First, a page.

Early assessments of microfinance likewise proclaimed its myriad benefits for women. It was argued that microfinance could reduce poverty and poverty-related health conditions by increasing income and consumption among women and their families. Beyond its immediate economic impacts, access to credit was further argued to reduce gender inequality in households by fostering women's enhanced self-esteem and bargaining power. The group liability model, sometimes termed "solidarity groups," was also believed to promote women's empowerment by creating broader social networks for women and increasing their standing in the community.
By 1985, women comprised more than 80 per cent of microfinance clientele worldwide, which amounted to nearly 70 million women. Microfinance's widespread success was largely attributed to women's uniquely compassionate, amicable and self-sacrificing nature, and to the power of solidarity groups to leverage these female attributes for productive use. Such stereotypes about women were highly influential in the mushrooming of microfinance development projects around the world during the 1980s and 1990s.
But the problem with stereotypes -- to paraphrase Adichie -- is not that they are untrue, rather that they are incomplete. Neither "women" nor "the poor" are homogenous groups, and should not be treated as such within development planning. The failure of early assessments to consider women's heterogeneity and the complexity of gender relations inevitably led to overly positive portrayals of microfinance.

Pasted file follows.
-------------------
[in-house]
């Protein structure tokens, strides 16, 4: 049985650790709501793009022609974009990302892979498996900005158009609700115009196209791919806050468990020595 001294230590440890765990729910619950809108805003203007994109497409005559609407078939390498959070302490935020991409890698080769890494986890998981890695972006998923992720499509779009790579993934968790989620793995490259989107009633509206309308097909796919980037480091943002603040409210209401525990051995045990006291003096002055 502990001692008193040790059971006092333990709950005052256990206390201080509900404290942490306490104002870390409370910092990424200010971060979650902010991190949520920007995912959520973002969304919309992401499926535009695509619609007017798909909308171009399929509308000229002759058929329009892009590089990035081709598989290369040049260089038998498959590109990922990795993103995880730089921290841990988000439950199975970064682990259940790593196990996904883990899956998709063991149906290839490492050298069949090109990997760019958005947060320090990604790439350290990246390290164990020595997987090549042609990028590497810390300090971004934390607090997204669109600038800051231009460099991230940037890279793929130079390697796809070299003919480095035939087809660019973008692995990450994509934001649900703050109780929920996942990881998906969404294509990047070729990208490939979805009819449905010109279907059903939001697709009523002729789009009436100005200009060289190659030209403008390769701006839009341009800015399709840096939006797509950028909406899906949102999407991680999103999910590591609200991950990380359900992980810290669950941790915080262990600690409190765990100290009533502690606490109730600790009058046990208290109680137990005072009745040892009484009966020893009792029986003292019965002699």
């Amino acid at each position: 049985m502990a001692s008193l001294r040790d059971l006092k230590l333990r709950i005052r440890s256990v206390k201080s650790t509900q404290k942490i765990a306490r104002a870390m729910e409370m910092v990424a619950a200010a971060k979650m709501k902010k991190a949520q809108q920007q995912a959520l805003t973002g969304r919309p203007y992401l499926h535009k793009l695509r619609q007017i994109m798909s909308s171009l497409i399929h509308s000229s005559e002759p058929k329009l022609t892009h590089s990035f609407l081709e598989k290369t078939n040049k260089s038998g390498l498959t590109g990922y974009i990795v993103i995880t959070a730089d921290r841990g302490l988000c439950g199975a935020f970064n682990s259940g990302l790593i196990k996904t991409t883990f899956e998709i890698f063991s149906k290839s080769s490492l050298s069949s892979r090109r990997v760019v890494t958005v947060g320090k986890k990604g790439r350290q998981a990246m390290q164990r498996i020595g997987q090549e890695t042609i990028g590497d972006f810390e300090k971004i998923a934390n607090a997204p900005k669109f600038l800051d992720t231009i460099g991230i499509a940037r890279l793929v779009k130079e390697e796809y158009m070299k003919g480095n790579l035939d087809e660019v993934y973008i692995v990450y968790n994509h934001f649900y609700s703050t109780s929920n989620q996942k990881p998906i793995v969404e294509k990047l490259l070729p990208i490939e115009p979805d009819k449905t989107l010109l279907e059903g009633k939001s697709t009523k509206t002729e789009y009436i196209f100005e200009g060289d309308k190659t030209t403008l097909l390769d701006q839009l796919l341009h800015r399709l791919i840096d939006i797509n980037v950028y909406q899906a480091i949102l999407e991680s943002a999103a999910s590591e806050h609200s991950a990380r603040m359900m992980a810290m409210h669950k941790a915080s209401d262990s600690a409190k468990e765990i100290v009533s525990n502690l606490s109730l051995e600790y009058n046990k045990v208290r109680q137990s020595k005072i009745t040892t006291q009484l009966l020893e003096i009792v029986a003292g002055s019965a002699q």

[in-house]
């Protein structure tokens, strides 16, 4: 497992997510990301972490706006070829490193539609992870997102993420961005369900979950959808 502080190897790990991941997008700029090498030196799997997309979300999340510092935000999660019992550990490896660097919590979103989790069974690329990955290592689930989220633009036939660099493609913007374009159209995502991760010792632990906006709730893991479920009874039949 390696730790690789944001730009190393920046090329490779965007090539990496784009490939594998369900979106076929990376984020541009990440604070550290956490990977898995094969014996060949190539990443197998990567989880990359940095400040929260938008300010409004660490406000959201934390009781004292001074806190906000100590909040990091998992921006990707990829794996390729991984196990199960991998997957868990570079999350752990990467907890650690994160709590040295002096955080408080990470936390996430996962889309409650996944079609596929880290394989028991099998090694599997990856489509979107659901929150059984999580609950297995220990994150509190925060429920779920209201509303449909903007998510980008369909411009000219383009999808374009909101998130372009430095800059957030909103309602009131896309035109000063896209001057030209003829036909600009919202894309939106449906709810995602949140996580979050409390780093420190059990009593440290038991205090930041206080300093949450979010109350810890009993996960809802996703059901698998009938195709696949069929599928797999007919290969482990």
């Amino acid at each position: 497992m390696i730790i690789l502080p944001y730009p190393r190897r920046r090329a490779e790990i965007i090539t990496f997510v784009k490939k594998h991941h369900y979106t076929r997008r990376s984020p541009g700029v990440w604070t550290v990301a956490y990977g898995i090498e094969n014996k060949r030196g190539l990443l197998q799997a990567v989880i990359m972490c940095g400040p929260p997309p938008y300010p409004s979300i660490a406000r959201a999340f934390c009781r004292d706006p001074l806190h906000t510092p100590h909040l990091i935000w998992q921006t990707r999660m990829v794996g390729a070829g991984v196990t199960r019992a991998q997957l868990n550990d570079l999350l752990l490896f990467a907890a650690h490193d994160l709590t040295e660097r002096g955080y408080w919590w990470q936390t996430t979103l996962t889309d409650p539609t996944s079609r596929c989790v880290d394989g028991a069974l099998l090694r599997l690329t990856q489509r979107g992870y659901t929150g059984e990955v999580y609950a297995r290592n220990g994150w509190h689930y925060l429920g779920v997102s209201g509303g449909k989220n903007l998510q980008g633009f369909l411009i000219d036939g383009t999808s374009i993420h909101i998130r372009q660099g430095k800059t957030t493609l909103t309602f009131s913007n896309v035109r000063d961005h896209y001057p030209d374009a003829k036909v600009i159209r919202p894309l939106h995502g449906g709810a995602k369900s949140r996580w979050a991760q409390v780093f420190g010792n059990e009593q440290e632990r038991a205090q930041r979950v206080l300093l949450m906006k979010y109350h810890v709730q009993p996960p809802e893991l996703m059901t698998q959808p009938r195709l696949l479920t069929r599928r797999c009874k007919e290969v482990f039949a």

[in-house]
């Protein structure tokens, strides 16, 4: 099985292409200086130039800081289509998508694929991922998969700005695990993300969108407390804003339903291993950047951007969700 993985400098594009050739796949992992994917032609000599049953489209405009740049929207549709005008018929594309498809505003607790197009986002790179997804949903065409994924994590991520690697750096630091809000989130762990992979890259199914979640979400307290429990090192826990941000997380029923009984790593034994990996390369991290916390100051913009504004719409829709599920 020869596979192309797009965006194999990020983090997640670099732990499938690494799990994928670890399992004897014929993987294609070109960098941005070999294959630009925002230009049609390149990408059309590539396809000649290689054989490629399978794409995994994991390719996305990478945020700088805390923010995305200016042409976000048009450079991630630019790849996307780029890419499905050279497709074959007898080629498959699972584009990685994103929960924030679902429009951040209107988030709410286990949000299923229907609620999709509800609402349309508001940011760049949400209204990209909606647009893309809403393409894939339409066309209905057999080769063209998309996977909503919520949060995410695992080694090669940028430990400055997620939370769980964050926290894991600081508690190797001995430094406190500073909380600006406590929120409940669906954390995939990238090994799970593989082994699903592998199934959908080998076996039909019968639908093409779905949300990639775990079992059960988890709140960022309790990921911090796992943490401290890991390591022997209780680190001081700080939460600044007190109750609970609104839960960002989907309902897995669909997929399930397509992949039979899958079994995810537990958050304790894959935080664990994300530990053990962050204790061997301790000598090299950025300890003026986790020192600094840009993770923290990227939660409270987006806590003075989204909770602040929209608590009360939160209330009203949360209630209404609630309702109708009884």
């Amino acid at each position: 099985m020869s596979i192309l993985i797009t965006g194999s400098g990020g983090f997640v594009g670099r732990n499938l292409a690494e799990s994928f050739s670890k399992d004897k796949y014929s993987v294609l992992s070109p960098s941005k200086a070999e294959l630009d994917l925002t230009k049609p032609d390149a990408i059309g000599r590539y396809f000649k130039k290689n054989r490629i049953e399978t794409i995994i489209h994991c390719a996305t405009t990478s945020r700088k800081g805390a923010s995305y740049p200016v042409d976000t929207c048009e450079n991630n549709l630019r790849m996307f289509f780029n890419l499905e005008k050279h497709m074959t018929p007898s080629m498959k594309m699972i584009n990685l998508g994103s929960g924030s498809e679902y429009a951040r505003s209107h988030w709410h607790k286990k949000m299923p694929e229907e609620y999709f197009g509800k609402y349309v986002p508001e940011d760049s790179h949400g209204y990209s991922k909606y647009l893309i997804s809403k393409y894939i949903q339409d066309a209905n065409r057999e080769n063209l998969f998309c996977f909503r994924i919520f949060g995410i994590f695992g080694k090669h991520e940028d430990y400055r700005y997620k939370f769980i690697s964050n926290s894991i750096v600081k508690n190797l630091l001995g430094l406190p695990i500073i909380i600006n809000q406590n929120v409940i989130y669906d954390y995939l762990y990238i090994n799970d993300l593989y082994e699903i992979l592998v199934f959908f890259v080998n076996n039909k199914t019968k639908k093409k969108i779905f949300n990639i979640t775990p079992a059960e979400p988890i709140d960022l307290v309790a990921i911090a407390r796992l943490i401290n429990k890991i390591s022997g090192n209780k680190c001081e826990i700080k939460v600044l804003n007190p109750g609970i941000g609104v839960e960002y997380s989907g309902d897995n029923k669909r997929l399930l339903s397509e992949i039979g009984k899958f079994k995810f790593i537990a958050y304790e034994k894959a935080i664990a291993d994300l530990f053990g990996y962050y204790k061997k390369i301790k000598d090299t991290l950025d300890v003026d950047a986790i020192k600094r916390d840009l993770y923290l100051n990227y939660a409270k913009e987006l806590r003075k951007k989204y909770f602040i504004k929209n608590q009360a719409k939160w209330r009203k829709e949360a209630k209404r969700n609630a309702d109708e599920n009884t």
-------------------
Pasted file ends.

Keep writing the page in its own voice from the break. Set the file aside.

Calculator and Microfinance bank application forms on October 30, 2012 in Mondoni, Cameroon. (Photo: Thomas Imo/Photothek via Getty Images)
Beginning in the mid-1990s, a surge of critical scholarship emerged. Studies began to identify problems related to the appropriation of women's loans by their husbands, and claimed that the challenge to male authority generated by women's increased income contributed towards household tension and even violence against women. The group liability model, once praised for its ability to channel women's solidarity, was revealed as being highly romanticized and exclusionary of extremely poor individuals. Perhaps most damaging were studies highlighting microfinance's failure to address the structural causes of poverty or to provide women with decent and secure employment.